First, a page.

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Trump’s Appeal of Civil Fraud Verdict May Hinge on ‘No Victims’ Defense *Centurion Insurance AFS*

Feb 22, 2024 (0) comment , , , , , , , , , ,


Donald Trump’s planned appeal of a $355 million judgment against him in his civil fraud case may focus on the former president’s contention that there were no actual victims from his conduct at issue in the case, which was brought under a New York anti-fraud law typically used to protect consumers.

The civil lawsuit, filed by New York state Attorney General Letitia James in 2022, centered on misleading financial statements that Trump provided to banks to secure better terms on loans that he ultimately repaid. Unlike many similar cases, this one did not involve ordinary people losing lots of money.

The attorney general’s office argued that the law at issue does not require the existence of victims to be enforceable. They also disputed the notion that there were no victims, saying Trump’s bankers were harmed because they could have charged higher interest on loans if they knew his true net worth was lower than he claimed.

Trump’s claim that there were no obvious victims, while not helpful for him when presented to Justice Arthur Engoron during the trial, could be a matter of concern for appellate judges.

“It is unusual, and that’s one of the issues here,” said white collar criminal defense attorney Paul DerOhannesian, who was not involved in the case. “We haven’t really seen this type of proceeding before against a very large New York business.”

In his Friday ruling, Engoron also barred Trump from running a corporation in New York or applying for a loan with a bank registered or chartered in the state for three years. The lending restriction could be particularly painful because most major banks are chartered in New York.

Trump, the frontunner for the Republican nomination to challenge Democratic President Joe Biden in the Nov. 5 U.S. election, has denied wrongdoing and accused James and Engoron of political bias.

James, a Democrat, brought her lawsuit in 2022 under New York Executive Law 63(12), which gives her office broad powers to file civil lawsuits for “repeated” or “persistent” fraud. This law historically has been used to protect consumers, investors and small businesses from scams, price-gouging and other predatory business practices.

These cases typically involve many victims who lost large sums of money to businesses that exploited their poor financial savvy, according to legal experts.

Defendants in those cases have run the gamut, from chicken suppliers to crypto exchanges and loan sharks. A common thread is often a large group of victims who were exploited because the did not know any better, according to legal experts.

“The attorney general’s job is to protect people who can’t protect themselves,” Syracuse University law professor Gregory Germain said. “Here, we’re dealing with very sophisticated lenders who are fully capable of protecting themselves and haven’t asked the attorney general for help.”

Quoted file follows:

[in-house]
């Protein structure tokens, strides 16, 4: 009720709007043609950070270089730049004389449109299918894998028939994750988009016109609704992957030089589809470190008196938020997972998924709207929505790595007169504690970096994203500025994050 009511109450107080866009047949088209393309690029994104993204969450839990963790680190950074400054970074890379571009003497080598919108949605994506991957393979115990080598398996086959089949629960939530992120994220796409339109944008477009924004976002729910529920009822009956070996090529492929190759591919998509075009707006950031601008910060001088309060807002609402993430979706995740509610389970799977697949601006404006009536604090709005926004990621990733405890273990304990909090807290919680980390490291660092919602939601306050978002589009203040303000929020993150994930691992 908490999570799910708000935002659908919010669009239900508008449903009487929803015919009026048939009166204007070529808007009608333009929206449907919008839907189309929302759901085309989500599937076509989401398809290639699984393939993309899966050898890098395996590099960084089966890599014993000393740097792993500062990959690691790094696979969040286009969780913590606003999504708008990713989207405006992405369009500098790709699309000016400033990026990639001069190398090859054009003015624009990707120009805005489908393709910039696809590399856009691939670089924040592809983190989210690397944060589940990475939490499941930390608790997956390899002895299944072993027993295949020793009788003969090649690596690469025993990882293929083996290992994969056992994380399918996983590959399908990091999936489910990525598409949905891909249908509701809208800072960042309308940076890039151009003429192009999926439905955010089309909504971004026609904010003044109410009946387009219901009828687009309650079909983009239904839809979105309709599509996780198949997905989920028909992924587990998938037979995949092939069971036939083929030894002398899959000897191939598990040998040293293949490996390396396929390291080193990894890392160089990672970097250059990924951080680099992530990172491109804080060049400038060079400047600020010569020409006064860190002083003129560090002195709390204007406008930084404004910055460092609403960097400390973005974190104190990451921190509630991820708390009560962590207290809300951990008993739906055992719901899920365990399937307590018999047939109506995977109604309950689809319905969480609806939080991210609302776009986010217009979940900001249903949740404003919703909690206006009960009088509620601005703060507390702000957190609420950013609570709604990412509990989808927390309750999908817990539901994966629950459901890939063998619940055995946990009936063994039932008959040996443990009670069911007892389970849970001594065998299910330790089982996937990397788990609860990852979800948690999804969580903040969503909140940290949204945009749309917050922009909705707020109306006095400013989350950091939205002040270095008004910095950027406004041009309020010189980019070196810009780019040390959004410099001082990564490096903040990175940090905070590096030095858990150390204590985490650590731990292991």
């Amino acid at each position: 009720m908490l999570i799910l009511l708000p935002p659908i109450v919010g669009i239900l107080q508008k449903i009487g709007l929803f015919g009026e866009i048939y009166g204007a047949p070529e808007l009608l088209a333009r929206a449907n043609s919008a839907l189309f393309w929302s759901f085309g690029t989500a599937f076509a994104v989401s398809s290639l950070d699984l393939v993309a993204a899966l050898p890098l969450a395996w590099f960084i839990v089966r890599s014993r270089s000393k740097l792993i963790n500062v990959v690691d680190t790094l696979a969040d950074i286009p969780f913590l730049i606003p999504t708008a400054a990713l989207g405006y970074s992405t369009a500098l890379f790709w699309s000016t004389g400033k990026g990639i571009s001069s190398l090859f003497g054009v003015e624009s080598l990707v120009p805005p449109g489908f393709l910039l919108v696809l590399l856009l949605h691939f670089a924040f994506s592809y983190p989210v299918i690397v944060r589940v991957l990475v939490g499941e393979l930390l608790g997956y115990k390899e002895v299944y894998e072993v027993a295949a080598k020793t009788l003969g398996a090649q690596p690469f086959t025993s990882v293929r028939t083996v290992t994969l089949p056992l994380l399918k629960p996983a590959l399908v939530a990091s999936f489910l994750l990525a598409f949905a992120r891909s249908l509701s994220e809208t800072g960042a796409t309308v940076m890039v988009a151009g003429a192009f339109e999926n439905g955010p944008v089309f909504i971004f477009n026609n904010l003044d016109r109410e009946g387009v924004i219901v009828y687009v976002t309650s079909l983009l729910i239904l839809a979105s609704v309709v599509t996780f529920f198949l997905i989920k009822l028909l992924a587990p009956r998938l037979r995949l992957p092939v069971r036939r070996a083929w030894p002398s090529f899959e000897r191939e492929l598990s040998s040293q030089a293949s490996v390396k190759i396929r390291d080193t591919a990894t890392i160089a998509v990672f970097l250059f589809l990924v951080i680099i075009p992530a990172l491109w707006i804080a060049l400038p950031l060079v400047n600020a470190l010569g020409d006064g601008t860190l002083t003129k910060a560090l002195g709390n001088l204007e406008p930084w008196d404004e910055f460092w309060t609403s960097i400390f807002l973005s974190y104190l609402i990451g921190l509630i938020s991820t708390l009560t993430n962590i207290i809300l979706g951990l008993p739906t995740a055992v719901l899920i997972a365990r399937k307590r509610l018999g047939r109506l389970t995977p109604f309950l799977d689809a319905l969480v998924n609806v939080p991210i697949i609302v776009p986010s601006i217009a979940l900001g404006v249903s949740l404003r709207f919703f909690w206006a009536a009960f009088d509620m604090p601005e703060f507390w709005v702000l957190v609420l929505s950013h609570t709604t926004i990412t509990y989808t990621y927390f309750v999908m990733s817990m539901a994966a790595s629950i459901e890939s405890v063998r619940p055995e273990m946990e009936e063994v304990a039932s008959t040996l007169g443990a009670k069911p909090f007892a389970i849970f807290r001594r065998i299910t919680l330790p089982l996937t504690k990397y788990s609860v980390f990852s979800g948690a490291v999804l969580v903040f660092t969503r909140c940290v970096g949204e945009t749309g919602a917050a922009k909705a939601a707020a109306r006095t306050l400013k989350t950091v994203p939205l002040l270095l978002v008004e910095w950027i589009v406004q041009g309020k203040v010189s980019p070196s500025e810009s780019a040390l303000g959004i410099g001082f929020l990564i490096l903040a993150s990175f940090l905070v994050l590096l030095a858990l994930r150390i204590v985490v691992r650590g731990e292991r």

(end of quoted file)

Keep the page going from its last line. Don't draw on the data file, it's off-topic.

On appeal to a five-judge panel of the New York Appellate Division – a mid-level state appeals court – Trump’s lawyers are expected to reiterate arguments they made to no avail during the trial. They told the judge that lenders at Deutsche Bank were finance experts who were obligated to do their own due diligence and were savvy enough to know that Trump was probably exaggerating his property values.

Trump admitted on the witness stand in November that his company did not always provide accurate estimates of the value of some of his trophy properties to banks. Trump said the discrepancies did not matter because his estimates bore disclaimers and that he had plenty of cash to back up his loans.

A former Trump banker at Deutsche Bank, David Williams, testified in November that conducting due diligence on information clients provided was standard practice. In one instance, the bank adjusted Trump’s net worth down to $2.6 billion from the $4.9 billion he reported, Williams said, adding that such a revision was “not unusual or atypical.”

Severe penalties in a novel case like this one could potentially be met with skepticism on appeal, legal experts said. They could also prompt appellate judges to consider whether the attorney general overstepped her authority, according to Germain.

“I think the judges are going to have to look carefully at what the powers of the attorney general are here,” Germain said. “Are they so broad that any lie can put you out of business, even if nobody believed it?”

Engoron has been unequivocal in rejecting Trump’s arguments, saying in a September ruling in the case that Trump’s claim about a lack of victims was “completely irrelevant.”

In Friday’s decision, Engoron said that repaying loans secured on false pretenses “does not extinguish the harm that false statements inflict on the marketplace.”

The state’s lawyers are expected during the appeal to offer the same arguments they presented to Engoron. They have said this law can be used to police the integrity of the market generally and does not require complaints from victims.

They are expected to emphasize Trump’s “outrageous” conduct, including overstating his net worth by as much as $3.6 billion and lying about the size of his own apartment. They also may argue that Trump’s case is unusual because few companies are accused of fraud on this scale, according to some legal experts.

“There’s dusk and dawn, and then there’s night and day,” University of Michigan business law professor Will Thomas said. “The attorney general will probably push back by saying even if these were sophisticated actors, this behavior was so transparently fraudulent that it can’t be standard practice.

(Reporting by Jack Queen; editing by Will Dunham, Noeleen Walder and Amy Stevens)

New York


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